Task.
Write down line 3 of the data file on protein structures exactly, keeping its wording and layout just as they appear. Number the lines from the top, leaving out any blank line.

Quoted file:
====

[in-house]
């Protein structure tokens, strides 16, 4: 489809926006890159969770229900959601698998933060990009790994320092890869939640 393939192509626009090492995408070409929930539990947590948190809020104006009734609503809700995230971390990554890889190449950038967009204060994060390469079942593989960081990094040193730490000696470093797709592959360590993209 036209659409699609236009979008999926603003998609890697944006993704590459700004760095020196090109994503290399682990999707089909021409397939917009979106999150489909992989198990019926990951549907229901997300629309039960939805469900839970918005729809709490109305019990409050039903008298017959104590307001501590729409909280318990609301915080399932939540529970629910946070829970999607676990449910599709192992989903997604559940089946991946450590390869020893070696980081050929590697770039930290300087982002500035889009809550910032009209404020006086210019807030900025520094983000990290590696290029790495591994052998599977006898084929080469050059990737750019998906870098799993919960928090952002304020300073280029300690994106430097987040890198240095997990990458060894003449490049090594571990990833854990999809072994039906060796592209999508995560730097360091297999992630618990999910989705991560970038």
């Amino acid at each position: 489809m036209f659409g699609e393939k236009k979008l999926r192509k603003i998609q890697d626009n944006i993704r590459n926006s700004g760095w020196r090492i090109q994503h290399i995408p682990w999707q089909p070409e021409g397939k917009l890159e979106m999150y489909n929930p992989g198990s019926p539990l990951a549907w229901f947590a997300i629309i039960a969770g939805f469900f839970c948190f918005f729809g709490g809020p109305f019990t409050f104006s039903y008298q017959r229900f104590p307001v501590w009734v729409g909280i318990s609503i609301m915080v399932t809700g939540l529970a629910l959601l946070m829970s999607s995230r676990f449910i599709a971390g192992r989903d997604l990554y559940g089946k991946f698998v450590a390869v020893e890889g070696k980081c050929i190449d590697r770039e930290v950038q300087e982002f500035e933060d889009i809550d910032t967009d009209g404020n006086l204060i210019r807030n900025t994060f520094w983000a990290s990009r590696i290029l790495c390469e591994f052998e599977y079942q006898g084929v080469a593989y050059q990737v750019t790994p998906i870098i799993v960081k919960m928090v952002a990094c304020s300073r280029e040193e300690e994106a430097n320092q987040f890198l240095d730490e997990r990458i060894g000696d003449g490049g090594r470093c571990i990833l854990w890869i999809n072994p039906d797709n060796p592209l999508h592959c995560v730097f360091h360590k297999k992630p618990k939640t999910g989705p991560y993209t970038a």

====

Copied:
């Amino acid at each position: 489809m036209f659409g699609e393939k236009k979008l999926r192509k603003i998609q890697d626009n944006i993704r590459n926006s700004g760095w020196r090492i090109q994503h290399i995408p682990w999707q089909p070409e021409g397939k917009l890159e979106m999150y489909n929930p992989g198990s019926p539990l990951a549907w229901f947590a997300i629309i039960a969770g939805f469900f839970c948190f918005f729809g709490g809020p109305f019990t409050f104006s039903y008298q017959r229900f104590p307001v501590w009734v729409g909280i318990s609503i609301m915080v399932t809700g939540l529970a629910l959601l946070m829970s999607s995230r676990f449910i599709a971390g192992r989903d997604l990554y559940g089946k991946f698998v450590a390869v020893e890889g070696k980081c050929i190449d590697r770039e930290v950038q300087e982002f500035e933060d889009i809550d910032t967009d009209g404020n006086l204060i210019r807030n900025t994060f520094w983000a990290s990009r590696i290029l790495c390469e591994f052998e599977y079942q006898g084929v080469a593989y050059q990737v750019t790994p998906i870098i799993v960081k919960m928090v952002a990094c304020s300073r280029e040193e300690e994106a430097n320092q987040f890198l240095d730490e997990r990458i060894g000696d003449g490049g090594r470093c571990i990833l854990w890869i999809n072994p039906d797709n060796p592209l999508h592959c995560v730097f360091h360590k297999k992630p618990k939640t999910g989705p991560y993209t970038a």